It’s another year, so it must be another mismanagement mess up at Seattle schools. To all you parents racing around trying to save your teachers: You’re saints. Just remember to pace yourself.
What I’ve learned being a parent in Seattle Public Schools: It’s about endurance. Can you make it through before they wear you down and drub you out?
Every year there’s some management blunder that’s so dumbfounding that we parents, admittedly, start to go a little crazy.
Witness that Righteous Dad in Ballard, Brian Jones, who out-of-the-blue donated $70,000 to West Seattle’s Alki Elementary this week. It’s a school his kids don’t even attend. He said he was driven by anger at the school district’s head-scratching plan to remove teachers from Alki and up to 23 other schools a full month after school has started.
“If you had told me yesterday I would be doing this, I would have been like, ‘What are you talking about?’ ” a worked-up Jones told KING 5 News. “But finally something just broke in me that said this is ridiculous.”
Most Read Local Stories
- 2 dead in White Center shooting, and father of man killed near CHOP is among the injured
- Supersoaker weather drama ahead for Seattle area
- A man is caught stealing 32 pieces of wood in Shoreline. As lumber prices increase, theft may follow
- Washington vaccine lottery winner says he got lucky — first, by not getting COVID-19 and then by winning $250,000
- Coronavirus daily news updates, June 11: What to know today about COVID-19 in the Seattle area, Washington state and the world
I feel you, man. But if you’d allow me to dispense some unsolicited advice: You’ve got to pace yourself. In Seattle schools, there are fresh outrages like this every year.
Trying to drive change as you’re doing is electric. But the key to making it through this system is another quality entirely: It’s to keep padding along like a whipped dog.
OK, I’m joking, but only sort of. Regular readers know I love the teachers and the overall spirit and quality of Seattle’s schools. But the bureaucracy is like getting caught in a bed of sea kelp — the harder you thrash, the more it tugs you down.
Take, say, Sand Point Elementary, a small school of 290 kids, about 45 percent of them poor enough to qualify for the free-lunch program. It has fluctuations in enrollment because many of its families are in housing-voucher programs. So what it needs, most, is stability.
This year there was a surprisingly large kindergarten cohort of 60 kids. The first grade has only 40. But the school adjusted by putting three teachers in kindergarten and two in first grade, for classes of 20 students each. The state’s goal for these lower grades is 17 per class, but this is pretty close.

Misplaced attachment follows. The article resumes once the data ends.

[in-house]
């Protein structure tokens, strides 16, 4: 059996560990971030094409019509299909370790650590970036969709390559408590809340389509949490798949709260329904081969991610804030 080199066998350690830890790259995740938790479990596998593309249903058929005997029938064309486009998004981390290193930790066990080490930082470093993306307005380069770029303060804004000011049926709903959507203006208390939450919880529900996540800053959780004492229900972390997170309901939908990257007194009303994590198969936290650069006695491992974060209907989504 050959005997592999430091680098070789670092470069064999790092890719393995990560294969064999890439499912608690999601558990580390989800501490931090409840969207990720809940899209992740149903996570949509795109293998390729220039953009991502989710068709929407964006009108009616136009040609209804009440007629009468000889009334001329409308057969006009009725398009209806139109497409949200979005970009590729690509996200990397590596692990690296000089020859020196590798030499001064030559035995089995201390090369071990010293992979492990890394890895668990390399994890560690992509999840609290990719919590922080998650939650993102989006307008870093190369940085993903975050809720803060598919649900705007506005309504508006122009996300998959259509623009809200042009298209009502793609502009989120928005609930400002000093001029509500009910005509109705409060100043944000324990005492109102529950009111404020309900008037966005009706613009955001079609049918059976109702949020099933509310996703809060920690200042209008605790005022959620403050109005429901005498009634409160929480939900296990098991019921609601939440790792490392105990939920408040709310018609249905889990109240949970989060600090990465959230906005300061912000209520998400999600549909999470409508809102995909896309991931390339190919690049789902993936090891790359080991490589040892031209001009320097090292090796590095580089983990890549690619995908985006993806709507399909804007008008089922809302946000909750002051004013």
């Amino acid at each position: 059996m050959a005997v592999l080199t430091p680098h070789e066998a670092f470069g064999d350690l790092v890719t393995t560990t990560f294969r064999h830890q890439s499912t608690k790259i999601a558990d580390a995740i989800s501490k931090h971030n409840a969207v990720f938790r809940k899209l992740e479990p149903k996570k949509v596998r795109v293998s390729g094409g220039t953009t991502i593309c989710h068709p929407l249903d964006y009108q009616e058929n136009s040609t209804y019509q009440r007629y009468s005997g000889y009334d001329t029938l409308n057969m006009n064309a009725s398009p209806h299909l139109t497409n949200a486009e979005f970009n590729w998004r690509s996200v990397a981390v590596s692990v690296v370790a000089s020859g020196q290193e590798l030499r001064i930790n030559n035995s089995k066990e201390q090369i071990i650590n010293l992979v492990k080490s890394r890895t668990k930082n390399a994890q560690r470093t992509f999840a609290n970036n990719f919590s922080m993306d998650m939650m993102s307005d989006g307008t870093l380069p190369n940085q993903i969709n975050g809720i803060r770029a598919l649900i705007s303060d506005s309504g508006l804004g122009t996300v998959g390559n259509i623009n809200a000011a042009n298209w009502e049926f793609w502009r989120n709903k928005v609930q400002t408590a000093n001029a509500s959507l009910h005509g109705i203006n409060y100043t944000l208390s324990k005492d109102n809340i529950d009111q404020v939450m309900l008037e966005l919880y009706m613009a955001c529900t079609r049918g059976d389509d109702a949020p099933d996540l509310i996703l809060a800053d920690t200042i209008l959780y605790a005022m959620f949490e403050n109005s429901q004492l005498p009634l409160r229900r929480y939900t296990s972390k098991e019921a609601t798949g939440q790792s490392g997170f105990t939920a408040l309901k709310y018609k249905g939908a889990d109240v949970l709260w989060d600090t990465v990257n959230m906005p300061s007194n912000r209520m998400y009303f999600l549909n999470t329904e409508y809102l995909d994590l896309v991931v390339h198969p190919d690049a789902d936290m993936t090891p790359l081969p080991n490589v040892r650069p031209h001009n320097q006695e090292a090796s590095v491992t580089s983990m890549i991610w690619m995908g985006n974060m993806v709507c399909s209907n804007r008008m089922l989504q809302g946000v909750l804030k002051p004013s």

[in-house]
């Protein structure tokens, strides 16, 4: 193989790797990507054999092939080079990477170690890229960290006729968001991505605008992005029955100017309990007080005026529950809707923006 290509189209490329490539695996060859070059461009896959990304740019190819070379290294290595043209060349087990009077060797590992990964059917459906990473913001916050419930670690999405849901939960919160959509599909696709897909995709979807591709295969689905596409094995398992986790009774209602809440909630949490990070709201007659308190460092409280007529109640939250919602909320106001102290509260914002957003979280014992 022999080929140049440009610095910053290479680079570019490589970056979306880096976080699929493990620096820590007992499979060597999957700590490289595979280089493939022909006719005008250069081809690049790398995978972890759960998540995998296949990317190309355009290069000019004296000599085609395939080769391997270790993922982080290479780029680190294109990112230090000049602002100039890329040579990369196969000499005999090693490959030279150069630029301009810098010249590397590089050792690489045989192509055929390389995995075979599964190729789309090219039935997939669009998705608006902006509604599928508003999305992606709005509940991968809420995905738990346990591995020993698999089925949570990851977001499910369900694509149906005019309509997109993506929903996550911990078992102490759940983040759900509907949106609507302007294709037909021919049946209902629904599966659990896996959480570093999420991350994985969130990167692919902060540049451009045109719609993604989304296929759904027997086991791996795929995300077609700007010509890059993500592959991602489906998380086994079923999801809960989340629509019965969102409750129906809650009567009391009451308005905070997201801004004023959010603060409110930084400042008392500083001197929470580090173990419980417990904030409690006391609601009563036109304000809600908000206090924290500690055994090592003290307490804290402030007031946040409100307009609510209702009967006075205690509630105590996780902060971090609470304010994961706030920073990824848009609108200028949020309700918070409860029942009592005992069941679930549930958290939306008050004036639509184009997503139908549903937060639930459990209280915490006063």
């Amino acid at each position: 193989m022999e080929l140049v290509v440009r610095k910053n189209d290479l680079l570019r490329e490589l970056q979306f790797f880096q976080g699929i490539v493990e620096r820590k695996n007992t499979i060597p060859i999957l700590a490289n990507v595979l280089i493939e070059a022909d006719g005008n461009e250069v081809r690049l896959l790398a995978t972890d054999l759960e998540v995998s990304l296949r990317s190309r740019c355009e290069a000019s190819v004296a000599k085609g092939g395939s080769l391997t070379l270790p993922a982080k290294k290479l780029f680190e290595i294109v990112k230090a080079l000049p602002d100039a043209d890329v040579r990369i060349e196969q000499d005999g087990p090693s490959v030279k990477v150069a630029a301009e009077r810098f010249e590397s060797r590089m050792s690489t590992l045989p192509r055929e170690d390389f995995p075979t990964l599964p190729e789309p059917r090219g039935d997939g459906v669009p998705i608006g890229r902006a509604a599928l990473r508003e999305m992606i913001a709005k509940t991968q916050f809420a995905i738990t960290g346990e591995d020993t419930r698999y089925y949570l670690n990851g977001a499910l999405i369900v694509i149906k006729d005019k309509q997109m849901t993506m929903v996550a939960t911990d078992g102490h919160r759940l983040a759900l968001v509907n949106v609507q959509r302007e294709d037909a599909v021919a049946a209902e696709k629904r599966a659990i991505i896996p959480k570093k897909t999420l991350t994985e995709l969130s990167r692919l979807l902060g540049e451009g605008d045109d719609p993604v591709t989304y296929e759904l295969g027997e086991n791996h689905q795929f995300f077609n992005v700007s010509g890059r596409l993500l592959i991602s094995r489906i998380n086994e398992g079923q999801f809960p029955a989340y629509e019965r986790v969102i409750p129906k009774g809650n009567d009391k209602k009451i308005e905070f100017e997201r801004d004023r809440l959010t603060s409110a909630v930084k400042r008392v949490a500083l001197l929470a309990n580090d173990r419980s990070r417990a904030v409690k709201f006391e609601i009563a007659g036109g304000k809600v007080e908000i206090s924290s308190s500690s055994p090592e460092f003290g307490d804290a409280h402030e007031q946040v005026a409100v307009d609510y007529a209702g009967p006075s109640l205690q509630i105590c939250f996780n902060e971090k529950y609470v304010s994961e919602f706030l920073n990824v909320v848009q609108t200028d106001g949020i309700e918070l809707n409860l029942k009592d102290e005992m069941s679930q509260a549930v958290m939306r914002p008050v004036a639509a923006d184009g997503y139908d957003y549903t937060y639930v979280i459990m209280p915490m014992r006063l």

So what does the district do? This week, four weeks into classes, it announces it wants to transfer one of the kindergarten teachers for budgetary reasons. So Sand Point will be forced to reconstitute its lower grades into one K/1 split class, two K classes and one first-grade class — with an average of 25 kids per class.
The school’s PTA is so beside itself it’s considering canceling the parent-funded music program and using that money to save the teacher.
“The way the district does business is insane,” says Chandra Hampson, Sand Point’s PTA president. Last year she made headlines in a pitched battle with the district over pulling a grant from the school. Her kids are in kindergarten and second grade. (Remember: Pace yourself!)
I told her it could be worse: My 10th-grader is in a Spanish class that started the year without any teacher. Four weeks in, there’s still no teacher (there have been subs.) An email this week about hiring a Spanish teacher said, “No set deadline is in place, right now, it is day-to-day.”
Hampson is now heading “Kids Not Cuts,” a group to help the district fix its maddening budget processes. A former financial auditor at Wells Fargo Bank, Hampson says Seattle isn’t the only district with fiscal mess ups. But it is routine here.
This time it was that enrollment came in 675 students below projections. So now with less revenue the district says it needs to cut costs.
Yet in this year’s Seattle schools budget, the total devoted to central staff administrators soared 16 percent. The superintendent’s office: up 16.4 percent. The public-information office: up 25 percent. Meanwhile the budget for teachers is up 8.4 percent, while enrollment — the number of actual customers — is up only 1 percent.
I’d say if they need to cut costs, it’s right under their noses.
I’d also say these energetic parents trying to help are saints.
But after saying all that, I’m back to padding along like a whipped dog. Sorry, I’ve got five more years, and an endurance test to pass.